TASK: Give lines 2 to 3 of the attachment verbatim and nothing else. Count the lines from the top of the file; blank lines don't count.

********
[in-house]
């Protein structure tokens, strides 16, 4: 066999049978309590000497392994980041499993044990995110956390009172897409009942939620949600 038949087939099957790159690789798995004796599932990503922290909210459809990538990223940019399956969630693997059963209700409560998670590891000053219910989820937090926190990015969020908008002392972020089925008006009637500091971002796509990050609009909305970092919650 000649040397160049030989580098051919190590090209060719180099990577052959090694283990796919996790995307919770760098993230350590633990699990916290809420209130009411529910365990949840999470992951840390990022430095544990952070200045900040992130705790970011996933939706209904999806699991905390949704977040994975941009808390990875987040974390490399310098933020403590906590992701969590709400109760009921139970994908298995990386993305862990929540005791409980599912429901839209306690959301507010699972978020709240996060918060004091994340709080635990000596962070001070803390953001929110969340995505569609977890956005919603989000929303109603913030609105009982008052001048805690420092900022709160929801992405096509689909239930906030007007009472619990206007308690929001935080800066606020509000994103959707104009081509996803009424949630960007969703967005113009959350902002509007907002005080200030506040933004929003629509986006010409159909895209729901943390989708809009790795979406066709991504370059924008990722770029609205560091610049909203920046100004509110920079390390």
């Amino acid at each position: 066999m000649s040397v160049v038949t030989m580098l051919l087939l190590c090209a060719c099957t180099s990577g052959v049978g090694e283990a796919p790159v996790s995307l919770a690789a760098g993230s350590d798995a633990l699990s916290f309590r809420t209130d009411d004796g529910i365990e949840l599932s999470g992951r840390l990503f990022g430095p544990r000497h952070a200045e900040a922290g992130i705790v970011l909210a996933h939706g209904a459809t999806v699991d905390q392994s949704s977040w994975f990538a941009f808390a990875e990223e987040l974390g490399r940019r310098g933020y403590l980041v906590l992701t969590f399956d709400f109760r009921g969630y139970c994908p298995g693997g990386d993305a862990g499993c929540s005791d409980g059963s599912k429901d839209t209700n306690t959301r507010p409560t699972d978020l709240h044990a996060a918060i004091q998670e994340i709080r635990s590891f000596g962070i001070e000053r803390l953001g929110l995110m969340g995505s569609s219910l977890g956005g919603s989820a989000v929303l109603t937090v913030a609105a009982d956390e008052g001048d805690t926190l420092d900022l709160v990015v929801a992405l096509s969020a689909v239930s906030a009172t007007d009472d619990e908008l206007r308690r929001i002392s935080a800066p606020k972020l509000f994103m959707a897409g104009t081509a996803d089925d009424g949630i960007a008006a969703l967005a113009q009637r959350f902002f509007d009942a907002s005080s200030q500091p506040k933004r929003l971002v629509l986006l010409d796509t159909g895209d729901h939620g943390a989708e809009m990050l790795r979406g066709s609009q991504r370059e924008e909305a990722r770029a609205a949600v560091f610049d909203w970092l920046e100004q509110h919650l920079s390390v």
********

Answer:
């Protein structure tokens, strides 16, 4: 066999049978309590000497392994980041499993044990995110956390009172897409009942939620949600 038949087939099957790159690789798995004796599932990503922290909210459809990538990223940019399956969630693997059963209700409560998670590891000053219910989820937090926190990015969020908008002392972020089925008006009637500091971002796509990050609009909305970092919650 000649040397160049030989580098051919190590090209060719180099990577052959090694283990796919996790995307919770760098993230350590633990699990916290809420209130009411529910365990949840999470992951840390990022430095544990952070200045900040992130705790970011996933939706209904999806699991905390949704977040994975941009808390990875987040974390490399310098933020403590906590992701969590709400109760009921139970994908298995990386993305862990929540005791409980599912429901839209306690959301507010699972978020709240996060918060004091994340709080635990000596962070001070803390953001929110969340995505569609977890956005919603989000929303109603913030609105009982008052001048805690420092900022709160929801992405096509689909239930906030007007009472619990206007308690929001935080800066606020509000994103959707104009081509996803009424949630960007969703967005113009959350902002509007907002005080200030506040933004929003629509986006010409159909895209729901943390989708809009790795979406066709991504370059924008990722770029609205560091610049909203920046100004509110920079390390």
């Amino acid at each position: 066999m000649s040397v160049v038949t030989m580098l051919l087939l190590c090209a060719c099957t180099s990577g052959v049978g090694e283990a796919p790159v996790s995307l919770a690789a760098g993230s350590d798995a633990l699990s916290f309590r809420t209130d009411d004796g529910i365990e949840l599932s999470g992951r840390l990503f990022g430095p544990r000497h952070a200045e900040a922290g992130i705790v970011l909210a996933h939706g209904a459809t999806v699991d905390q392994s949704s977040w994975f990538a941009f808390a990875e990223e987040l974390g490399r940019r310098g933020y403590l980041v906590l992701t969590f399956d709400f109760r009921g969630y139970c994908p298995g693997g990386d993305a862990g499993c929540s005791d409980g059963s599912k429901d839209t209700n306690t959301r507010p409560t699972d978020l709240h044990a996060a918060i004091q998670e994340i709080r635990s590891f000596g962070i001070e000053r803390l953001g929110l995110m969340g995505s569609s219910l977890g956005g919603s989820a989000v929303l109603t937090v913030a609105a009982d956390e008052g001048d805690t926190l420092d900022l709160v990015v929801a992405l096509s969020a689909v239930s906030a009172t007007d009472d619990e908008l206007r308690r929001i002392s935080a800066p606020k972020l509000f994103m959707a897409g104009t081509a996803d089925d009424g949630i960007a008006a969703l967005a113009q009637r959350f902002f509007d009942a907002s005080s200030q500091p506040k933004r929003l971002v629509l986006l010409d796509t159909g895209d729901h939620g943390a989708e809009m990050l790795r979406g066709s609009q991504r370059e924008e909305a990722r770029a609205a949600v560091f610049d909203w970092l920046e100004q509110h919650l920079s390390v």